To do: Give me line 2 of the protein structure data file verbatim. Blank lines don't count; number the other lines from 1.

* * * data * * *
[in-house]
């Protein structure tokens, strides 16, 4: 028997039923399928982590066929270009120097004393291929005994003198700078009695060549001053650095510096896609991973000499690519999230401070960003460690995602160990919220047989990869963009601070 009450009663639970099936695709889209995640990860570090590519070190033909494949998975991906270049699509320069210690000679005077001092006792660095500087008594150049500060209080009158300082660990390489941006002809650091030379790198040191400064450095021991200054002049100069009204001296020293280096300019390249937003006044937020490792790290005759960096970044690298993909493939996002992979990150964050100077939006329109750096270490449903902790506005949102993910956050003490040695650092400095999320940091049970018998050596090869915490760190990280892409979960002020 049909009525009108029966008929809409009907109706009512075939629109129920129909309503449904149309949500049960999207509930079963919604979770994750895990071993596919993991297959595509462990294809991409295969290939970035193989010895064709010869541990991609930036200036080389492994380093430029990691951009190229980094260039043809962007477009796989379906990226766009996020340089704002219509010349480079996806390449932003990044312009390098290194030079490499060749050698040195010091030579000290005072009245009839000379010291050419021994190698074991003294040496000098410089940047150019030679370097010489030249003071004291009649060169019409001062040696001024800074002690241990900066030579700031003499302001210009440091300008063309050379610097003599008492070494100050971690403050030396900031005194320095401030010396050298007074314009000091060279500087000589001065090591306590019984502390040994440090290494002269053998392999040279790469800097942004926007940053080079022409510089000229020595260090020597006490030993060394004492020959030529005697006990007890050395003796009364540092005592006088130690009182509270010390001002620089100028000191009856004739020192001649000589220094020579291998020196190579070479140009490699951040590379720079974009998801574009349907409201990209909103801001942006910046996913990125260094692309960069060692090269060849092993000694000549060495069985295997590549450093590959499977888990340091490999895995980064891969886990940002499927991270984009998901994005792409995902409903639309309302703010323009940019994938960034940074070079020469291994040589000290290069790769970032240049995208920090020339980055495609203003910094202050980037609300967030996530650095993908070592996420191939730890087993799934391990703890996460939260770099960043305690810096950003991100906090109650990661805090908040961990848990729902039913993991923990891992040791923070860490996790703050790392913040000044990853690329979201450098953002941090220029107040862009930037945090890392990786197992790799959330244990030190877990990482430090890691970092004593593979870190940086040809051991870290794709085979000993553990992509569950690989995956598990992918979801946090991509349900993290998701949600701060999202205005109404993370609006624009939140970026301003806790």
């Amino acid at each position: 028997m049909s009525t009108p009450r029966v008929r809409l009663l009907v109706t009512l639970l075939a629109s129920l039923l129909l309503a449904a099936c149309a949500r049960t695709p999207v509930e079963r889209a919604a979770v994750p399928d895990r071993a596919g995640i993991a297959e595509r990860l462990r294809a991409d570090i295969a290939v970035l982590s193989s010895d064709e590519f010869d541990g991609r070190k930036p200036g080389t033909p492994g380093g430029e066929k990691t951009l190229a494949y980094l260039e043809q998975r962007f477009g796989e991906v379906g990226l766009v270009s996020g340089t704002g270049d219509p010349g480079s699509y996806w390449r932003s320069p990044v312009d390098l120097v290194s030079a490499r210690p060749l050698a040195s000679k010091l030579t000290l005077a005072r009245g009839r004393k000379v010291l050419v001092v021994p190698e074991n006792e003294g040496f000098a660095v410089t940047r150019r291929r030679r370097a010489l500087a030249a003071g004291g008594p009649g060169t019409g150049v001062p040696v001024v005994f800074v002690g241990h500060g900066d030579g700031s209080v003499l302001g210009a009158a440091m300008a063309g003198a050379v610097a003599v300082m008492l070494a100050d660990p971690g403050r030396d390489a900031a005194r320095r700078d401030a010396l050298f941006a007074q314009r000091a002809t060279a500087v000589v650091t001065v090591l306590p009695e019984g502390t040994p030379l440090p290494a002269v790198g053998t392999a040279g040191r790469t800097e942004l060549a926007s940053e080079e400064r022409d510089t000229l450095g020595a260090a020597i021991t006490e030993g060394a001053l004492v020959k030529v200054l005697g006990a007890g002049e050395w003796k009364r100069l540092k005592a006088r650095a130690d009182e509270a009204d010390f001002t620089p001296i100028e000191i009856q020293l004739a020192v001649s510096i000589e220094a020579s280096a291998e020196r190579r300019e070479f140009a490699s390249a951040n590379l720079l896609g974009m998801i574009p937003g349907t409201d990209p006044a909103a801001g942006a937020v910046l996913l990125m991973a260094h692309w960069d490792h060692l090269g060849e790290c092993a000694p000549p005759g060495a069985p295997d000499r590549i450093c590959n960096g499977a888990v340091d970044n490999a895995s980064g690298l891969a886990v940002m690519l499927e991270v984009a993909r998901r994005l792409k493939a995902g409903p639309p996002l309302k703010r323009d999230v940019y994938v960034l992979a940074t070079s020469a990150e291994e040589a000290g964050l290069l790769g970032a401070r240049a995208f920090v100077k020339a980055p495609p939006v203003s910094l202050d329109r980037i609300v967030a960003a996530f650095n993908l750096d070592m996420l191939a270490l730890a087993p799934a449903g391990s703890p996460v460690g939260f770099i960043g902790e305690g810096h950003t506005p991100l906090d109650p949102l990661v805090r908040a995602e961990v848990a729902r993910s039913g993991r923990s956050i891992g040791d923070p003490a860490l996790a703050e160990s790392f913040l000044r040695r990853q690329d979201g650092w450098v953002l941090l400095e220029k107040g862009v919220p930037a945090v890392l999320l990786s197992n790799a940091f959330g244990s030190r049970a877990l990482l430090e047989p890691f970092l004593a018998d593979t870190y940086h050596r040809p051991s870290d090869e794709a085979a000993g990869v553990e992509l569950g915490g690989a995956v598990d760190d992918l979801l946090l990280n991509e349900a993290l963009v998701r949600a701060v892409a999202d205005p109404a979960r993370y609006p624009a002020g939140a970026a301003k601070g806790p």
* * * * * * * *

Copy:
């Protein structure tokens, strides 16, 4: 028997039923399928982590066929270009120097004393291929005994003198700078009695060549001053650095510096896609991973000499690519999230401070960003460690995602160990919220047989990869963009601070 009450009663639970099936695709889209995640990860570090590519070190033909494949998975991906270049699509320069210690000679005077001092006792660095500087008594150049500060209080009158300082660990390489941006002809650091030379790198040191400064450095021991200054002049100069009204001296020293280096300019390249937003006044937020490792790290005759960096970044690298993909493939996002992979990150964050100077939006329109750096270490449903902790506005949102993910956050003490040695650092400095999320940091049970018998050596090869915490760190990280892409979960002020 049909009525009108029966008929809409009907109706009512075939629109129920129909309503449904149309949500049960999207509930079963919604979770994750895990071993596919993991297959595509462990294809991409295969290939970035193989010895064709010869541990991609930036200036080389492994380093430029990691951009190229980094260039043809962007477009796989379906990226766009996020340089704002219509010349480079996806390449932003990044312009390098290194030079490499060749050698040195010091030579000290005072009245009839000379010291050419021994190698074991003294040496000098410089940047150019030679370097010489030249003071004291009649060169019409001062040696001024800074002690241990900066030579700031003499302001210009440091300008063309050379610097003599008492070494100050971690403050030396900031005194320095401030010396050298007074314009000091060279500087000589001065090591306590019984502390040994440090290494002269053998392999040279790469800097942004926007940053080079022409510089000229020595260090020597006490030993060394004492020959030529005697006990007890050395003796009364540092005592006088130690009182509270010390001002620089100028000191009856004739020192001649000589220094020579291998020196190579070479140009490699951040590379720079974009998801574009349907409201990209909103801001942006910046996913990125260094692309960069060692090269060849092993000694000549060495069985295997590549450093590959499977888990340091490999895995980064891969886990940002499927991270984009998901994005792409995902409903639309309302703010323009940019994938960034940074070079020469291994040589000290290069790769970032240049995208920090020339980055495609203003910094202050980037609300967030996530650095993908070592996420191939730890087993799934391990703890996460939260770099960043305690810096950003991100906090109650990661805090908040961990848990729902039913993991923990891992040791923070860490996790703050790392913040000044990853690329979201450098953002941090220029107040862009930037945090890392990786197992790799959330244990030190877990990482430090890691970092004593593979870190940086040809051991870290794709085979000993553990992509569950690989995956598990992918979801946090991509349900993290998701949600701060999202205005109404993370609006624009939140970026301003806790």